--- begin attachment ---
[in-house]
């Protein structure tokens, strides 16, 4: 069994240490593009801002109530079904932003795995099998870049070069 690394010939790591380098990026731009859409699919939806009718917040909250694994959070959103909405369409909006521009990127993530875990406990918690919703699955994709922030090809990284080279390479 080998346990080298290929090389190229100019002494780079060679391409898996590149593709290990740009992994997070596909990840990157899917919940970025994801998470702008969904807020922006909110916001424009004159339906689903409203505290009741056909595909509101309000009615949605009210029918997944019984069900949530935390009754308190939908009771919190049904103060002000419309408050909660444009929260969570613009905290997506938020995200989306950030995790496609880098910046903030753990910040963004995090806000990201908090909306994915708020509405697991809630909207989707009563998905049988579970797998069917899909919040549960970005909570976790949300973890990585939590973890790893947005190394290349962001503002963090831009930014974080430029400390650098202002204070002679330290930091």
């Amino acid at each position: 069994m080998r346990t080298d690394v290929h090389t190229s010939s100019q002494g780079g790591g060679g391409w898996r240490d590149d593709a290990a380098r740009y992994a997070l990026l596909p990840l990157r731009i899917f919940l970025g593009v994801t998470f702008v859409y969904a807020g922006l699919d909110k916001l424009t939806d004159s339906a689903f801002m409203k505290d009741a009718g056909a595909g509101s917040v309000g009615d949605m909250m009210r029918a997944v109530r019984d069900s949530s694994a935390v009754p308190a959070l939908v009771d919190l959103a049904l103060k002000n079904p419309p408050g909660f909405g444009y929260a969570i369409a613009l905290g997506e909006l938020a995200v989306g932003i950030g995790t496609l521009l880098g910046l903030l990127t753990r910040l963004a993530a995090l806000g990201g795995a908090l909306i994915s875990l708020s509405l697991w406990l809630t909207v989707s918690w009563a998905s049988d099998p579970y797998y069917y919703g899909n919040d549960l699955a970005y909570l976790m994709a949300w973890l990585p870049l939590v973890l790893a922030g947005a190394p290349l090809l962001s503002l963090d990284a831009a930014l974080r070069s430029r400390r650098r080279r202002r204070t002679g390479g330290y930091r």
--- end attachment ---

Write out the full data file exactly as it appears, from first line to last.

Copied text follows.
[in-house]
């Protein structure tokens, strides 16, 4: 069994240490593009801002109530079904932003795995099998870049070069 690394010939790591380098990026731009859409699919939806009718917040909250694994959070959103909405369409909006521009990127993530875990406990918690919703699955994709922030090809990284080279390479 080998346990080298290929090389190229100019002494780079060679391409898996590149593709290990740009992994997070596909990840990157899917919940970025994801998470702008969904807020922006909110916001424009004159339906689903409203505290009741056909595909509101309000009615949605009210029918997944019984069900949530935390009754308190939908009771919190049904103060002000419309408050909660444009929260969570613009905290997506938020995200989306950030995790496609880098910046903030753990910040963004995090806000990201908090909306994915708020509405697991809630909207989707009563998905049988579970797998069917899909919040549960970005909570976790949300973890990585939590973890790893947005190394290349962001503002963090831009930014974080430029400390650098202002204070002679330290930091």
């Amino acid at each position: 069994m080998r346990t080298d690394v290929h090389t190229s010939s100019q002494g780079g790591g060679g391409w898996r240490d590149d593709a290990a380098r740009y992994a997070l990026l596909p990840l990157r731009i899917f919940l970025g593009v994801t998470f702008v859409y969904a807020g922006l699919d909110k916001l424009t939806d004159s339906a689903f801002m409203k505290d009741a009718g056909a595909g509101s917040v309000g009615d949605m909250m009210r029918a997944v109530r019984d069900s949530s694994a935390v009754p308190a959070l939908v009771d919190l959103a049904l103060k002000n079904p419309p408050g909660f909405g444009y929260a969570i369409a613009l905290g997506e909006l938020a995200v989306g932003i950030g995790t496609l521009l880098g910046l903030l990127t753990r910040l963004a993530a995090l806000g990201g795995a908090l909306i994915s875990l708020s509405l697991w406990l809630t909207v989707s918690w009563a998905s049988d099998p579970y797998y069917y919703g899909n919040d549960l699955a970005y909570l976790m994709a949300w973890l990585p870049l939590v973890l790893a922030g947005a190394p290349l090809l962001s503002l963090d990284a831009a930014l974080r070069s430029r400390r650098r080279r202002r204070t002679g390479g330290y930091r």